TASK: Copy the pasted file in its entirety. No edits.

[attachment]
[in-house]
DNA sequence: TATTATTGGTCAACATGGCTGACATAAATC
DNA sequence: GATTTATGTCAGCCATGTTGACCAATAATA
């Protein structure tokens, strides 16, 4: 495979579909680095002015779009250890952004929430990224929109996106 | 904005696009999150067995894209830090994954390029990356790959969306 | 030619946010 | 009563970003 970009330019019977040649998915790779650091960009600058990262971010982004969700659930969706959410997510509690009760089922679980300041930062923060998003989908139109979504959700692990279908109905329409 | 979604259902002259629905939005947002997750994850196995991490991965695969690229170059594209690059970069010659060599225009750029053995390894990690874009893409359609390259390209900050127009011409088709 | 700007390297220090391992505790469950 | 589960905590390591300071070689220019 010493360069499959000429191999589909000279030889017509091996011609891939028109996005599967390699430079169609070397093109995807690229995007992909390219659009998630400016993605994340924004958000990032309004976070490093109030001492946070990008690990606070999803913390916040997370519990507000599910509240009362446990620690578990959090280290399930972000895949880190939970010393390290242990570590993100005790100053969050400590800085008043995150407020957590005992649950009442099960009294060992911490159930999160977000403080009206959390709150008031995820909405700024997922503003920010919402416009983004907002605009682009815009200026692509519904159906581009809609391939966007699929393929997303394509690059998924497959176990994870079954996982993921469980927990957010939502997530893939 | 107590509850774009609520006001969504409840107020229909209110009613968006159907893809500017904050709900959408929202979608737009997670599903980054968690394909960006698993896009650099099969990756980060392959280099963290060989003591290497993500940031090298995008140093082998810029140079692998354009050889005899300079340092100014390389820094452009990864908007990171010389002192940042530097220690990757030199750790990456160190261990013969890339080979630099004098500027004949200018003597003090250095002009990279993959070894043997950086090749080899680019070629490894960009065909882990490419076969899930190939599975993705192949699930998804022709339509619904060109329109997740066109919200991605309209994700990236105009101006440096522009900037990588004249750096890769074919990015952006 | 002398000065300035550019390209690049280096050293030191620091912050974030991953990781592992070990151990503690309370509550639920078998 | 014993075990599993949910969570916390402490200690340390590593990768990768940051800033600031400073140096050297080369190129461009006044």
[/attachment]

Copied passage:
[in-house]
DNA sequence: TATTATTGGTCAACATGGCTGACATAAATC
DNA sequence: GATTTATGTCAGCCATGTTGACCAATAATA
């Protein structure tokens, strides 16, 4: 495979579909680095002015779009250890952004929430990224929109996106 | 904005696009999150067995894209830090994954390029990356790959969306 | 030619946010 | 009563970003 970009330019019977040649998915790779650091960009600058990262971010982004969700659930969706959410997510509690009760089922679980300041930062923060998003989908139109979504959700692990279908109905329409 | 979604259902002259629905939005947002997750994850196995991490991965695969690229170059594209690059970069010659060599225009750029053995390894990690874009893409359609390259390209900050127009011409088709 | 700007390297220090391992505790469950 | 589960905590390591300071070689220019 010493360069499959000429191999589909000279030889017509091996011609891939028109996005599967390699430079169609070397093109995807690229995007992909390219659009998630400016993605994340924004958000990032309004976070490093109030001492946070990008690990606070999803913390916040997370519990507000599910509240009362446990620690578990959090280290399930972000895949880190939970010393390290242990570590993100005790100053969050400590800085008043995150407020957590005992649950009442099960009294060992911490159930999160977000403080009206959390709150008031995820909405700024997922503003920010919402416009983004907002605009682009815009200026692509519904159906581009809609391939966007699929393929997303394509690059998924497959176990994870079954996982993921469980927990957010939502997530893939 | 107590509850774009609520006001969504409840107020229909209110009613968006159907893809500017904050709900959408929202979608737009997670599903980054968690394909960006698993896009650099099969990756980060392959280099963290060989003591290497993500940031090298995008140093082998810029140079692998354009050889005899300079340092100014390389820094452009990864908007990171010389002192940042530097220690990757030199750790990456160190261990013969890339080979630099004098500027004949200018003597003090250095002009990279993959070894043997950086090749080899680019070629490894960009065909882990490419076969899930190939599975993705192949699930998804022709339509619904060109329109997740066109919200991605309209994700990236105009101006440096522009900037990588004249750096890769074919990015952006 | 002398000065300035550019390209690049280096050293030191620091912050974030991953990781592992070990151990503690309370509550639920078998 | 014993075990599993949910969570916390402490200690340390590593990768990768940051800033600031400073140096050297080369190129461009006044």